Too late I guess…but I would normally lean toward a make you already had satisfaction with if buying new, an Accord. But, not one with30 k more then a newer Camry. If you are buying that used, have a reliable mechanic check it out before your final decision and get a Camry…my late 2 cents.

The OP should definitely buy the Camry with a V-4 engine, as it is the only V-4 Camry ever made, and is surely extremely valuable!


In case the OP is confused, not every engine configuration is of the “V” type, and the Camry has what is known as an I-4. Or, you could simply call it a 4-cylinder engine, as most folks do. Referring to it as a V-4 may actually mark you as a “rube” to the seller, and this could have unwanted consequences for you–so it is actually important to use the correct terminology.

V-4 engines have never been common, and…to the best of my knowledge…there have not been any sold in the US marketplace for many years. The last one with which I was familiar was the V-4 used in Saabs, back in the late '60s-early '70s. That engine was developed by Ford of Germany for their Taunus model (no, that is not a typo, the model was the Taunus, not the “Taurus”!), and it was adapted by Saab to replace their 2-cycle 3-cylinder engine.

Ur ok with dropping 9k to 11k? Cash? Loan? Or lease a new civic for 200 each month. A new car. With warranty. A lease is not a waste of money. U are renting the car. That is how much ur car looses in value each month. Sort of discouraging but that’s life.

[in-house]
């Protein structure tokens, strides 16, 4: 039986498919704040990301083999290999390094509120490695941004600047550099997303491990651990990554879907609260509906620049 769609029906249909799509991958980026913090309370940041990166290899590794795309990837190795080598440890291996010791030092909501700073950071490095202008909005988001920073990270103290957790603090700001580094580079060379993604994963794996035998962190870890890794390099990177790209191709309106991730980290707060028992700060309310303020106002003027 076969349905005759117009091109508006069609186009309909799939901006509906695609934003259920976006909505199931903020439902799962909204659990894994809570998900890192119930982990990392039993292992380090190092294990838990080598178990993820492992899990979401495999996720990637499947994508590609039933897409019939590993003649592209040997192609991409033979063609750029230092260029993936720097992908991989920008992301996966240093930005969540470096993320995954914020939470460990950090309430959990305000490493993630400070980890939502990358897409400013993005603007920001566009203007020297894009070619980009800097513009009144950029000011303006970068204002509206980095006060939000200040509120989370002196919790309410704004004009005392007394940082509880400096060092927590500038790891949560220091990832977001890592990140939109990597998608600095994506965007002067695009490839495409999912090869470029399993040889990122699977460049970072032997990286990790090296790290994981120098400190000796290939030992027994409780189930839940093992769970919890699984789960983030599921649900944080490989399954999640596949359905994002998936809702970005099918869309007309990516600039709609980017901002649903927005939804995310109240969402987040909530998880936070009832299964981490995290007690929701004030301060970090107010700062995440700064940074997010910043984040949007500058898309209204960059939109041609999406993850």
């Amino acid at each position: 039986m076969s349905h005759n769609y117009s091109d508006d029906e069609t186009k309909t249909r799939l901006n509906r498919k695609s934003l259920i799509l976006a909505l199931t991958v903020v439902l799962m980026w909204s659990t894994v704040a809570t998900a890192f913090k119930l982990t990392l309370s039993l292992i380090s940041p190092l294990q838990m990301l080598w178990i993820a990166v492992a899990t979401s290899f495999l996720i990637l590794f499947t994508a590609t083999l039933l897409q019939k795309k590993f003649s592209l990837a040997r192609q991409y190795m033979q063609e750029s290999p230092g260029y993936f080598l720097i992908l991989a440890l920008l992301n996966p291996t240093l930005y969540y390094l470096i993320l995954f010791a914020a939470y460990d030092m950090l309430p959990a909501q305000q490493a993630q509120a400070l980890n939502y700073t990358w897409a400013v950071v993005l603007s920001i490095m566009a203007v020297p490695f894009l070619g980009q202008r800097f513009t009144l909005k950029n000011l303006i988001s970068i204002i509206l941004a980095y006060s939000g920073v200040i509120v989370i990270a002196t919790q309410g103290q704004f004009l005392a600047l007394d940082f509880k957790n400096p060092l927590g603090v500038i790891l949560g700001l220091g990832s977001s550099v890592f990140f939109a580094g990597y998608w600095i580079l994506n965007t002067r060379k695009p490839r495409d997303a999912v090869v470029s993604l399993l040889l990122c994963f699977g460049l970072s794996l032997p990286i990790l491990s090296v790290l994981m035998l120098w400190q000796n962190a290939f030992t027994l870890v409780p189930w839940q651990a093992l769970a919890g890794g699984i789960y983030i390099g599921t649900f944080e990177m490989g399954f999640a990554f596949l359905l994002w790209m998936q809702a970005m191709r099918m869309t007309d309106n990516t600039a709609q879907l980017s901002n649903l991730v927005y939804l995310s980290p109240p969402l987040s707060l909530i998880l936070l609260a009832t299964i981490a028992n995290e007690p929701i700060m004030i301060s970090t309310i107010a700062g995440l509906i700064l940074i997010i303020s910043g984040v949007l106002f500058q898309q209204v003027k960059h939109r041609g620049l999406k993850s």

If you live in a mountainous area, then the Accord for sure. Otherwise the Camry will do just fine.

If you choose the Accord, do get confirmation on the timing belt, this is critical. If they can’t prove that the timing belt has been changed, then it is time to include that in the deal. If this is a Honda dealer, then most likely the Honda dealer will have a special on this service to change the timing belt, balance shaft belt, water pump and maybe the oil seals as well, usually for around $800. This is often a better price that many independent mechanics can do it for. In any case, this is one service you want it done by a Honda dealer.

Do get them inspected by an independent mechanic and ask the dealer for a carfax report on each one, but a clean carfax report is not always correct. But the carfax report will tell you what states the car was previously registered in and be very suspicious if the car’s most recent registration is in another state, especially if the state is New York or New Jersey.

Lastly, do not get the additional warrantee. It is very doubtful that either car would rack up $1695 worth of repairs in the next three years. The only exception would be the Honda if the belt isn’t changed, but the warrantee would not pay on that anyway, they have clauses on maintenance being up to date.

Both of these vehicles are entering what is traditionally the most reliable period of their service life. By now, all factory defects have surfaced and been addressed but neither has entered the period where wear and tear begins to take its toll.

The next big expense on the Honda will be the axles at about 10-11 years (2 to 3 years from now) and that will run you about a $1000. The Toyota won’t see this for another 5-6 years. But after that, its smooth sailing for many more years. BTW, you are saving enough money on the Honda to more than cover those axles. Just be aware that it is coming.

VDC…you can put all the ;=))), you want. But i recognize someone who’s as big a wise asteroid as I. I owned one of those early SAABs and I resisted. You are right on though. It was a very good engine in it’s time, but straights are more easily balanced and the space or headache making them smooth wasn’t needed when they decided to turn 4 s sideways. Big mistake ! Subarus are the closest to a v4 today.